President Barack Obama’s regulatory agenda cost Americans $784 million every day the federal government was open for business last year, according to a new report, partly driven by costly environmental and health rules.
Bureaucrats pushed $197 billion in regulatory costs in 2015, including $99 billion in costs due to finalized regulations on industries covering energy producers to food companies to manufacturers. In total, regulators wrote 82,036 pages of rules in the Federal Register last year — a record level.
“A year of federal regulation can produce a numbers-rich discussion: $197 billion in costs, 82,036 pages of regulation, and 127 million paperwork burden hours,” Sam Batkins, regulatory policy director at the right-leaning American Action Forum (AAF), writes in a new report released Tuesday.
AAF compiled economic data on all the regulations proposed and finalized by federal agencies last year and found Obama’s agenda cost every voter $838. Obama’s costliest regulations were environmental regulations on global warming, air quality and coal ash.
“But beyond these topline numbers, there are real impacts for individuals, businesses, and local governments,” Batkins writes. “Tighter efficiency standards inevitably mean more expensive goods for consumers. More paperwork might mean a business must decide between an expansion or devoting more time to regulatory compliance. New federal rules might place even more of a strain on state budgets.”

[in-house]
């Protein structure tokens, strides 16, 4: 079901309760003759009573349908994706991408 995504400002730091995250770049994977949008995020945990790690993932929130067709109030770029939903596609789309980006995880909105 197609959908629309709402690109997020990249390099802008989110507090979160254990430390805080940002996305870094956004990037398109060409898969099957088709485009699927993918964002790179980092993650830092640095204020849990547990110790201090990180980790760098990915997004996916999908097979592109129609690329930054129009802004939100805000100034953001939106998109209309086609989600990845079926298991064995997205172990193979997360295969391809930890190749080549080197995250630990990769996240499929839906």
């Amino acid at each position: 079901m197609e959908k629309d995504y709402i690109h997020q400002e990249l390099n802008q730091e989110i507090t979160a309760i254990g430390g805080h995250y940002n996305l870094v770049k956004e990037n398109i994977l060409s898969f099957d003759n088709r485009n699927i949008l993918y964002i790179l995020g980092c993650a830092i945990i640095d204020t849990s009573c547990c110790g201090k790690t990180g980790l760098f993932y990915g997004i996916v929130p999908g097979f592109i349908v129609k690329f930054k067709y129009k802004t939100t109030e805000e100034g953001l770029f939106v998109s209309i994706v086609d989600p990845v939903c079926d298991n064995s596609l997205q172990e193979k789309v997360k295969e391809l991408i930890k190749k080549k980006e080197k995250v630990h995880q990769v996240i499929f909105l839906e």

The Environmental Protection Agency (EPA) imposed some of the most expensive regulations last year. EPA’s coal ash rule was the most expensive regulations put forward last year at $23.2 billion in total compliance costs.
EPA regulators also finalized the so-called Clean Power Plan (CPP), which is expected to cost $8.4 billion per year, according to agency estimates. Coal industry estimates, however, show the rule could end up costing up to $79 billion from higher energy costs alone.
The Department of Energy also imposed one of the most expensive regulations last year — a rule mandating more energy-efficient fluorescent lamps. That rule is projected to cost $13.5 billion and increase the price of lamps $12 a piece.
The Obama administration, however, argues that while its regulations are costly, they yield billions more in benefits. AAF found “$89.6 billion in proposed and final rule annual benefits, compared to $32.3 billion in annual rulemaking costs.” But most of these “benefits” were from the dubious benefits claimed in the CPP for reducing coal use.
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